Stephanie Woodcock is president of Seal the Deal Too, a St. Louis-based marketing, creative & communications firm. She can be reached at stephanie@sealthedealtoo.com.

Let’s Get Married! How Sales & Marketing Should Operate Together

in Marketing
Stephanie Woodcock

When meeting with clients, one important topic is how we, as a marketing team, plan to drive sales, engage the sales team and better measure our efforts. How do we marry sales and marketing? How do we create a long-lasting, meaningful relationship between the two departments that not only increases sales but also engages the company’s internal resources?

In many companies, the sales and marketing departments are still only dating and haven’t fully committed to each other.

Here’s a sample scenario: Sales pops into Marketing’s office unannounced and asks (pleads):

  • Do you have a flyer for this product?
  • Can you create some brochures for this trade show?
  • Can you work up a PowerPoint presentation for a new client meeting that I have tomorrow?
  • I need 25 of those polo shirts you ordered, like now.

Many times, these unexpected but welcome requests are time-sensitive, top priorities. Marketing rises from her desk and scrambles around trying to make Sales happy. They put aside their long-term projects and quickly (but lovingly and willingly) try to put a sales package together that doesn’t look like it was assembled five minutes ago. There is no real cohesion, strategy or underlying message between Sales and Marketing. They haven’t said their vows yet.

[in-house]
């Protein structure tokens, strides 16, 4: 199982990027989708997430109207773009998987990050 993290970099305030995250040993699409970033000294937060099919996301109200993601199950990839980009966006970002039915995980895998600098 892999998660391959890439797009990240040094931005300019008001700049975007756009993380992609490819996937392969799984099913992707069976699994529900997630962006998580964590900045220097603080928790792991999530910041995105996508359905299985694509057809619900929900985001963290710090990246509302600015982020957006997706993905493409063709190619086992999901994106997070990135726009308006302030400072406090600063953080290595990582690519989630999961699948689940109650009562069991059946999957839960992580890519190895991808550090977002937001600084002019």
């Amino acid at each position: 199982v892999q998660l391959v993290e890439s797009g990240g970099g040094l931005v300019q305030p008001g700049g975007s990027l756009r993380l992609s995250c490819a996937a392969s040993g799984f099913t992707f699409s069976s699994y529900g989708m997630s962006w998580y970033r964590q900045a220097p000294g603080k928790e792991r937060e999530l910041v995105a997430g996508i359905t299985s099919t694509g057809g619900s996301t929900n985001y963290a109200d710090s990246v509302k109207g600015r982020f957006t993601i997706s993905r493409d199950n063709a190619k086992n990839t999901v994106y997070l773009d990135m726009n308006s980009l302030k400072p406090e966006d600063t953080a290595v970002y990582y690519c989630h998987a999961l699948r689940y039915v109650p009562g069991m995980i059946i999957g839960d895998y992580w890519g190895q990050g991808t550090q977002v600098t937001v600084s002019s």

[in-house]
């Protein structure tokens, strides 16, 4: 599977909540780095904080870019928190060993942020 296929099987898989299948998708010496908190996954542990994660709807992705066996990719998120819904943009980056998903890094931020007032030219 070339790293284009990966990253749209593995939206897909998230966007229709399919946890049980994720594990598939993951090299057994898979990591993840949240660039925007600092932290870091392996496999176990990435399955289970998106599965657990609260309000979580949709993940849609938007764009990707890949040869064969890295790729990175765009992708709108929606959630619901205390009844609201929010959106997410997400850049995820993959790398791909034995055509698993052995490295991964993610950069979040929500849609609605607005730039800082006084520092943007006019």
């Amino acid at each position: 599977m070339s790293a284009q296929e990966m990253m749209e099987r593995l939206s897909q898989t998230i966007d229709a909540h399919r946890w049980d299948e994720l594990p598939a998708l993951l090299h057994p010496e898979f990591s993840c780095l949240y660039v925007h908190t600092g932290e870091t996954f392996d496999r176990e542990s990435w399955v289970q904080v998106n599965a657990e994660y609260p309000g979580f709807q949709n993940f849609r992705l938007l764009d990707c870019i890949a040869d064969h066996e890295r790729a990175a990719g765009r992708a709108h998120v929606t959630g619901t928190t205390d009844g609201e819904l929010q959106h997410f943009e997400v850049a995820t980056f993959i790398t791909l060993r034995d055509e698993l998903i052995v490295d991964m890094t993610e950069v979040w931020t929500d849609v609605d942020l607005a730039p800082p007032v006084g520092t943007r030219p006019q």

Another scenario that occurs is when Sales and Marketing haven’t even met yet and they are still going about their business as singles, with no inkling that they need each other. This is actually worse than the former scenario because there is no marketing message to support the sales effort. Sales is on its own, using material that he generated on his own, and he is basically relying on his skill, talent and likeability to generate business.

We love you, Sales. We love your passion, your tenacity and your ideas. We want you knocking down our door to get our marketing materials. We want to meet your needs and help you “bring home the bacon.” But in order to truly meet those needs, we need a plan. We need you to “put a ring on it” and together we need to commit to a long-term marketing message and strategy. Then we need you to help make it happen. We cannot do it without you.